Last night's meeting marked the third go-round with the committee and came with a slew of revisions to DOT's original plan. Most important, DOT dropped plans to close two blocks of Union Square West for part of each day, choosing instead to auto allow traffic to continue directly from Broadway down to 14th Street, where it would be forced to turn west. Previously, drivers headed south on Broadway would have been required to turn on 18th Street, with cyclists allowed to continue a block further before turning.
Demands by businesses and residents also caused DOT to move the proposed protected bike lane on Broadway between 23rd and 18th Streets from the left side of the street to the right. Cyclists will have to switch from the left to the right of Broadway at Madison Square, but DOT assured the committee that it had a design to make that jump safe and easy.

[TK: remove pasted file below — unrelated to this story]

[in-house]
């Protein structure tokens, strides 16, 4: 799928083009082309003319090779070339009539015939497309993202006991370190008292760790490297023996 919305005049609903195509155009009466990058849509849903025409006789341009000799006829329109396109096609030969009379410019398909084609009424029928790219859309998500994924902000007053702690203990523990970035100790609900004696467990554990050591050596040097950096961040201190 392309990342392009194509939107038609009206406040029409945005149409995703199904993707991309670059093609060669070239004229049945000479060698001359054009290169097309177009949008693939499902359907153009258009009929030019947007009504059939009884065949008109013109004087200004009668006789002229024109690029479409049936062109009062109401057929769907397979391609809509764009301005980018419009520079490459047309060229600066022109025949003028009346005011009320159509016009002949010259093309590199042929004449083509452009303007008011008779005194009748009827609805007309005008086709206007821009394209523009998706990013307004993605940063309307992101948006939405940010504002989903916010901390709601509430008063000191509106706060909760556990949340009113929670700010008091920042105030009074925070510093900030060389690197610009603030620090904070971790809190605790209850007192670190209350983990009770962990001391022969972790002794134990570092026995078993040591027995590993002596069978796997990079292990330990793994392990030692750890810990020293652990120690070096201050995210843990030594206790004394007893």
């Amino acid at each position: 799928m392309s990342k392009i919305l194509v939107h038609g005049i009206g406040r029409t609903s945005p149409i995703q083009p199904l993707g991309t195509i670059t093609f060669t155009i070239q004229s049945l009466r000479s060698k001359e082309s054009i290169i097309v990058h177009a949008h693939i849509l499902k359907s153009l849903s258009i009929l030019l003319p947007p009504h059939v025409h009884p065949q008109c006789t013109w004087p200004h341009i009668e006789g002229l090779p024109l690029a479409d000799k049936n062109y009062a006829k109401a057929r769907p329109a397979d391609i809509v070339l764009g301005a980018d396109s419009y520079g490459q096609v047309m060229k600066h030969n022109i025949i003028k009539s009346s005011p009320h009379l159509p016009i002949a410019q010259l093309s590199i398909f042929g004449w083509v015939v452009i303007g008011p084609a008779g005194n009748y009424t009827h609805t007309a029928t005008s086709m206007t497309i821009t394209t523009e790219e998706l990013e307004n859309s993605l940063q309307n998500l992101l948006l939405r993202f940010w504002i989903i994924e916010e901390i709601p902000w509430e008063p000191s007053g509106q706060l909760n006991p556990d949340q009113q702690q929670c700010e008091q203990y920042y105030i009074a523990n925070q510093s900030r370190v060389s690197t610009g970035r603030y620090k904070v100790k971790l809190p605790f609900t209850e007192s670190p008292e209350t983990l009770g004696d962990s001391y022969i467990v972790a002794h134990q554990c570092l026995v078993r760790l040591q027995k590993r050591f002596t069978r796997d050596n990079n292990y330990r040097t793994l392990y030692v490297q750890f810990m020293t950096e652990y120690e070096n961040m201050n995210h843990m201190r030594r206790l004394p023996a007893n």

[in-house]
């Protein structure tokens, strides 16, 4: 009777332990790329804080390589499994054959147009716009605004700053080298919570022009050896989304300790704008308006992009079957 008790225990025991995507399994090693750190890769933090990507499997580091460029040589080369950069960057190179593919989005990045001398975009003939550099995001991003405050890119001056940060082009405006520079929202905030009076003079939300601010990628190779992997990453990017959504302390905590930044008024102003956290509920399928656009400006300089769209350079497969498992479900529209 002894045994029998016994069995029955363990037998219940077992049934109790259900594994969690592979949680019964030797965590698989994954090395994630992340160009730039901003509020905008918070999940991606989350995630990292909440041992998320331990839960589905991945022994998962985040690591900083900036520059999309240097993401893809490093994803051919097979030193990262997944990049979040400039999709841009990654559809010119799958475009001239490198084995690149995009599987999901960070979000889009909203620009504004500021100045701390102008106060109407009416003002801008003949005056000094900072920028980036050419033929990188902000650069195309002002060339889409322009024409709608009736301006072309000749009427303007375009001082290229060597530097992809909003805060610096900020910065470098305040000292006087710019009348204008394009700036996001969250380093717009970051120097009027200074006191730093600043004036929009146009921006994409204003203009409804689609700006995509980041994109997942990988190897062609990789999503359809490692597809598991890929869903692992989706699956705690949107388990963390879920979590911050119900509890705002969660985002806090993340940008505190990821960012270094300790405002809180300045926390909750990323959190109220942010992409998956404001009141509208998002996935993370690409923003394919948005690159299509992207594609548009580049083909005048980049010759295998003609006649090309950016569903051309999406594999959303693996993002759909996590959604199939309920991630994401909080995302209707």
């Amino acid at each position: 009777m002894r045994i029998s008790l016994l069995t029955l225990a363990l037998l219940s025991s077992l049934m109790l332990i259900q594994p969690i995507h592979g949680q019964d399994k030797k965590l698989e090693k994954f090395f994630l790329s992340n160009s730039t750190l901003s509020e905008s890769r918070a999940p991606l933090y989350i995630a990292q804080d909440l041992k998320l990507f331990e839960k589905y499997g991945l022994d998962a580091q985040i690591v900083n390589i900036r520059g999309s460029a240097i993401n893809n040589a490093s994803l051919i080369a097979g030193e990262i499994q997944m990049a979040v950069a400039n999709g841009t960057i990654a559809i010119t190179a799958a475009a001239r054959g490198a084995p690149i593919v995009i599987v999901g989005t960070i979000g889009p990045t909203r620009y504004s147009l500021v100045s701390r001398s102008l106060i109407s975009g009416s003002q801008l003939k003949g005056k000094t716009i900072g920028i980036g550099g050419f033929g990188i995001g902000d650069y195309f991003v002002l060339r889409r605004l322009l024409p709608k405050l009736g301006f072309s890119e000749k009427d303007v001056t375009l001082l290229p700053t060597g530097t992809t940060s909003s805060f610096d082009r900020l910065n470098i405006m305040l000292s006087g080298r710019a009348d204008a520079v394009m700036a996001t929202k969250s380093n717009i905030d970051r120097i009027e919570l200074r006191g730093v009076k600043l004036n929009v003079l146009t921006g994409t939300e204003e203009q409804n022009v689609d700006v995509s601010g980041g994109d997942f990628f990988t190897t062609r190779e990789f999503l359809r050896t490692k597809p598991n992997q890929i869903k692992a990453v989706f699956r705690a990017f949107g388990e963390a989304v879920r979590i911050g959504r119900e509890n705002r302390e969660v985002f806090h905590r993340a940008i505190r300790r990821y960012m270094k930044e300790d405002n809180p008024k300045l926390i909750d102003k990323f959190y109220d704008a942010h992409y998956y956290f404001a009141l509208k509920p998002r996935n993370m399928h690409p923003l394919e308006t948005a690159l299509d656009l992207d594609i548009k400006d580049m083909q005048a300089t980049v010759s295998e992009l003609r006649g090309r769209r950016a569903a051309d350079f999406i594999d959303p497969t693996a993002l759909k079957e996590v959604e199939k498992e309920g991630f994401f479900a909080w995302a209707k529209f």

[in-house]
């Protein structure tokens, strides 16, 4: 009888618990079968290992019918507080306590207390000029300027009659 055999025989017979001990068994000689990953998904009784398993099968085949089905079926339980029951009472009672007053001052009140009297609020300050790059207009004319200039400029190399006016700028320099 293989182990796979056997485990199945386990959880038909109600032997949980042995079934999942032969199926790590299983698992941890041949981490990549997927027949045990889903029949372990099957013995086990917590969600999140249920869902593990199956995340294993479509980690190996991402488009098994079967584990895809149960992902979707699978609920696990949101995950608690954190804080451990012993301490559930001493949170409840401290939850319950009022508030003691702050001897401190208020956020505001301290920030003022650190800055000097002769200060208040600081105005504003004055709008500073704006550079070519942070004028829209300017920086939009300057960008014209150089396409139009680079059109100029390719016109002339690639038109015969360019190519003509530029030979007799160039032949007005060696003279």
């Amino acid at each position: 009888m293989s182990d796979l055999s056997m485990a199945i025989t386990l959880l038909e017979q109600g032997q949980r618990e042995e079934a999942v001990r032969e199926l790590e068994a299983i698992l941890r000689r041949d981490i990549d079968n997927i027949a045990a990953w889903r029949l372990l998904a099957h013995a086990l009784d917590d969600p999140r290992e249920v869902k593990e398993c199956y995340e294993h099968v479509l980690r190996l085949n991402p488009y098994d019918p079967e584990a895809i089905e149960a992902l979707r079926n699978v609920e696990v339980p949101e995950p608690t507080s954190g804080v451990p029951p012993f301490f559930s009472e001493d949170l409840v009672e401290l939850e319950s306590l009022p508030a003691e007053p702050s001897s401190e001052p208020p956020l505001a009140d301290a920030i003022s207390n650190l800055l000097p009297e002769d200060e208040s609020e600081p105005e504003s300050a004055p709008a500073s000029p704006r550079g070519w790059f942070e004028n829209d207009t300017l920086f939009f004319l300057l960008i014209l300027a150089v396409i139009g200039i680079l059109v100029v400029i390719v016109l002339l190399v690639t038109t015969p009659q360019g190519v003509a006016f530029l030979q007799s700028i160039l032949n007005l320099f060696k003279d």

But these changes, which will reduce pedestrian space and safety compared to the original design, weren't enough for the crowd gathered at last night's meeting. Every member of the public who spoke, with just one exception, was opposed to the plan, even though a show of hands revealed that around 40 percent of the audience supported the redesign. The loudest were residents who lived north of 17th Street, where the plan hadn't been revised by DOT.
Most wanted to toss the whole thing, except for perhaps a signal retiming at the northwest corner of Union Square. They were opposed to bike lanes, dismissive of pedestrian plazas, and livid about the changes to traffic patterns. They simultaneously complained that westbound streets would be impossible to access by car and that eastbound streets would be flooded with displaced traffic; only the precise levels of 2010 traffic, it would seem, are acceptable.Read more...